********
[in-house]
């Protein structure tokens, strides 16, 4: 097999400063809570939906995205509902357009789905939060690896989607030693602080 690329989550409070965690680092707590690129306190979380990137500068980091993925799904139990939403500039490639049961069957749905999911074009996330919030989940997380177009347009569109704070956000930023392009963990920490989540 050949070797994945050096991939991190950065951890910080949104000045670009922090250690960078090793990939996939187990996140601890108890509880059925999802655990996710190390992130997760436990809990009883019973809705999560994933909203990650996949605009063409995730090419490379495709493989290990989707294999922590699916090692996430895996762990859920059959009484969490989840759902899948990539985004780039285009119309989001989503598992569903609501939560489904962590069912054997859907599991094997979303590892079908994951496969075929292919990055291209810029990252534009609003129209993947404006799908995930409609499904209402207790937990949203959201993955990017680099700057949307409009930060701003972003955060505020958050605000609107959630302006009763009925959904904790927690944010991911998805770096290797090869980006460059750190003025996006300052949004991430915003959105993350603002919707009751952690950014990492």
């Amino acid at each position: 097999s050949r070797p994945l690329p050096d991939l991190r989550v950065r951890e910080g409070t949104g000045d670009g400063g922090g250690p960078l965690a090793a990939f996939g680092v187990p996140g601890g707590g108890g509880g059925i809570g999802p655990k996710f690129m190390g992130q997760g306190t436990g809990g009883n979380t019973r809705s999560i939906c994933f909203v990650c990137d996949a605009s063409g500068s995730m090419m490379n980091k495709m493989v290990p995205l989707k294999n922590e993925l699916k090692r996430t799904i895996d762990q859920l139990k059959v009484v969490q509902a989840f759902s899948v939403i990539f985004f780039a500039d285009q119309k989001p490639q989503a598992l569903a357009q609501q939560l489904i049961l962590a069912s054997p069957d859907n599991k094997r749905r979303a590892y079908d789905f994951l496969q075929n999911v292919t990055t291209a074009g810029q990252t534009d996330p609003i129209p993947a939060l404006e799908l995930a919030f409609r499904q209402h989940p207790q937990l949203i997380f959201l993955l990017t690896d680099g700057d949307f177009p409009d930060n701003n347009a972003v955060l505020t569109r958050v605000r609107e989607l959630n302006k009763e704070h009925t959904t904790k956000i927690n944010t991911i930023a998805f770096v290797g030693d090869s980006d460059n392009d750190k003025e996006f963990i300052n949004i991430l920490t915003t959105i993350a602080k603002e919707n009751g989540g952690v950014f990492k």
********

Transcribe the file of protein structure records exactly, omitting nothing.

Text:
[in-house]
């Protein structure tokens, strides 16, 4: 097999400063809570939906995205509902357009789905939060690896989607030693602080 690329989550409070965690680092707590690129306190979380990137500068980091993925799904139990939403500039490639049961069957749905999911074009996330919030989940997380177009347009569109704070956000930023392009963990920490989540 050949070797994945050096991939991190950065951890910080949104000045670009922090250690960078090793990939996939187990996140601890108890509880059925999802655990996710190390992130997760436990809990009883019973809705999560994933909203990650996949605009063409995730090419490379495709493989290990989707294999922590699916090692996430895996762990859920059959009484969490989840759902899948990539985004780039285009119309989001989503598992569903609501939560489904962590069912054997859907599991094997979303590892079908994951496969075929292919990055291209810029990252534009609003129209993947404006799908995930409609499904209402207790937990949203959201993955990017680099700057949307409009930060701003972003955060505020958050605000609107959630302006009763009925959904904790927690944010991911998805770096290797090869980006460059750190003025996006300052949004991430915003959105993350603002919707009751952690950014990492």
């Amino acid at each position: 097999s050949r070797p994945l690329p050096d991939l991190r989550v950065r951890e910080g409070t949104g000045d670009g400063g922090g250690p960078l965690a090793a990939f996939g680092v187990p996140g601890g707590g108890g509880g059925i809570g999802p655990k996710f690129m190390g992130q997760g306190t436990g809990g009883n979380t019973r809705s999560i939906c994933f909203v990650c990137d996949a605009s063409g500068s995730m090419m490379n980091k495709m493989v290990p995205l989707k294999n922590e993925l699916k090692r996430t799904i895996d762990q859920l139990k059959v009484v969490q509902a989840f759902s899948v939403i990539f985004f780039a500039d285009q119309k989001p490639q989503a598992l569903a357009q609501q939560l489904i049961l962590a069912s054997p069957d859907n599991k094997r749905r979303a590892y079908d789905f994951l496969q075929n999911v292919t990055t291209a074009g810029q990252t534009d996330p609003i129209p993947a939060l404006e799908l995930a919030f409609r499904q209402h989940p207790q937990l949203i997380f959201l993955l990017t690896d680099g700057d949307f177009p409009d930060n701003n347009a972003v955060l505020t569109r958050v605000r609107e989607l959630n302006k009763e704070h009925t959904t904790k956000i927690n944010t991911i930023a998805f770096v290797g030693d090869s980006d460059n392009d750190k003025e996006f963990i300052n949004i991430l920490t915003t959105i993350a602080k603002e919707n009751g989540g952690v950014f990492k």